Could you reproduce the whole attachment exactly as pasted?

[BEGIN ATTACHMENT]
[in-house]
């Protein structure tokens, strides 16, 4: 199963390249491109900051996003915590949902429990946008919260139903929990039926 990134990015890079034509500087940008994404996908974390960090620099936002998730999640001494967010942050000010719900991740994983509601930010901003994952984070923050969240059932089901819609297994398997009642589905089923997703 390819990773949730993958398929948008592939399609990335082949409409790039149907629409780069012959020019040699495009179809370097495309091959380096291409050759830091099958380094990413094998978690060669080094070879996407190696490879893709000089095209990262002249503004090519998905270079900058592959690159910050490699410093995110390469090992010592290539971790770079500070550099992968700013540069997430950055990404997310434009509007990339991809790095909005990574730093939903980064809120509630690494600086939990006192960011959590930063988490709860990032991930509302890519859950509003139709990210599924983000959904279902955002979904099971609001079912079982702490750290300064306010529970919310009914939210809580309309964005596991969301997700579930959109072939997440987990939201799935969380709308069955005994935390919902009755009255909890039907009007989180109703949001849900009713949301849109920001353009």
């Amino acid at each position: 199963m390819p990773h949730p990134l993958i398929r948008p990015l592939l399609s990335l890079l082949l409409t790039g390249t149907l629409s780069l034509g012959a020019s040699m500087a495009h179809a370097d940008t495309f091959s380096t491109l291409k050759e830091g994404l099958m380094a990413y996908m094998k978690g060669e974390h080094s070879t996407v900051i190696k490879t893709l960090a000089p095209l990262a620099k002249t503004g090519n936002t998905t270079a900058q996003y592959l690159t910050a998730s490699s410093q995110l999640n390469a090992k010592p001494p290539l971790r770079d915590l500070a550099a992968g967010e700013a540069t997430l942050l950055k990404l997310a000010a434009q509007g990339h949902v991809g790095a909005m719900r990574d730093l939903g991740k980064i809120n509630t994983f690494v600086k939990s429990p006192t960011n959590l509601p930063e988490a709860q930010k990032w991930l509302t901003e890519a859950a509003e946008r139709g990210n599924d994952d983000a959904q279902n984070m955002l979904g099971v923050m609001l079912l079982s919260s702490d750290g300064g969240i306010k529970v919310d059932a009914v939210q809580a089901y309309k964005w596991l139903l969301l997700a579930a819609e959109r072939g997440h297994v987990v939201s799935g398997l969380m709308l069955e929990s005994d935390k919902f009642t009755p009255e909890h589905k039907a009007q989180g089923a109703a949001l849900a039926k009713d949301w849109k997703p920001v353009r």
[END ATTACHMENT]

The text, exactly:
[in-house]
């Protein structure tokens, strides 16, 4: 199963390249491109900051996003915590949902429990946008919260139903929990039926 990134990015890079034509500087940008994404996908974390960090620099936002998730999640001494967010942050000010719900991740994983509601930010901003994952984070923050969240059932089901819609297994398997009642589905089923997703 390819990773949730993958398929948008592939399609990335082949409409790039149907629409780069012959020019040699495009179809370097495309091959380096291409050759830091099958380094990413094998978690060669080094070879996407190696490879893709000089095209990262002249503004090519998905270079900058592959690159910050490699410093995110390469090992010592290539971790770079500070550099992968700013540069997430950055990404997310434009509007990339991809790095909005990574730093939903980064809120509630690494600086939990006192960011959590930063988490709860990032991930509302890519859950509003139709990210599924983000959904279902955002979904099971609001079912079982702490750290300064306010529970919310009914939210809580309309964005596991969301997700579930959109072939997440987990939201799935969380709308069955005994935390919902009755009255909890039907009007989180109703949001849900009713949301849109920001353009």
């Amino acid at each position: 199963m390819p990773h949730p990134l993958i398929r948008p990015l592939l399609s990335l890079l082949l409409t790039g390249t149907l629409s780069l034509g012959a020019s040699m500087a495009h179809a370097d940008t495309f091959s380096t491109l291409k050759e830091g994404l099958m380094a990413y996908m094998k978690g060669e974390h080094s070879t996407v900051i190696k490879t893709l960090a000089p095209l990262a620099k002249t503004g090519n936002t998905t270079a900058q996003y592959l690159t910050a998730s490699s410093q995110l999640n390469a090992k010592p001494p290539l971790r770079d915590l500070a550099a992968g967010e700013a540069t997430l942050l950055k990404l997310a000010a434009q509007g990339h949902v991809g790095a909005m719900r990574d730093l939903g991740k980064i809120n509630t994983f690494v600086k939990s429990p006192t960011n959590l509601p930063e988490a709860q930010k990032w991930l509302t901003e890519a859950a509003e946008r139709g990210n599924d994952d983000a959904q279902n984070m955002l979904g099971v923050m609001l079912l079982s919260s702490d750290g300064g969240i306010k529970v919310d059932a009914v939210q809580a089901y309309k964005w596991l139903l969301l997700a579930a819609e959109r072939g997440h297994v987990v939201s799935g398997l969380m709308l069955e929990s005994d935390k919902f009642t009755p009255e909890h589905k039907a009007q989180g089923a109703a949001l849900a039926k009713d949301w849109k997703p920001v353009r």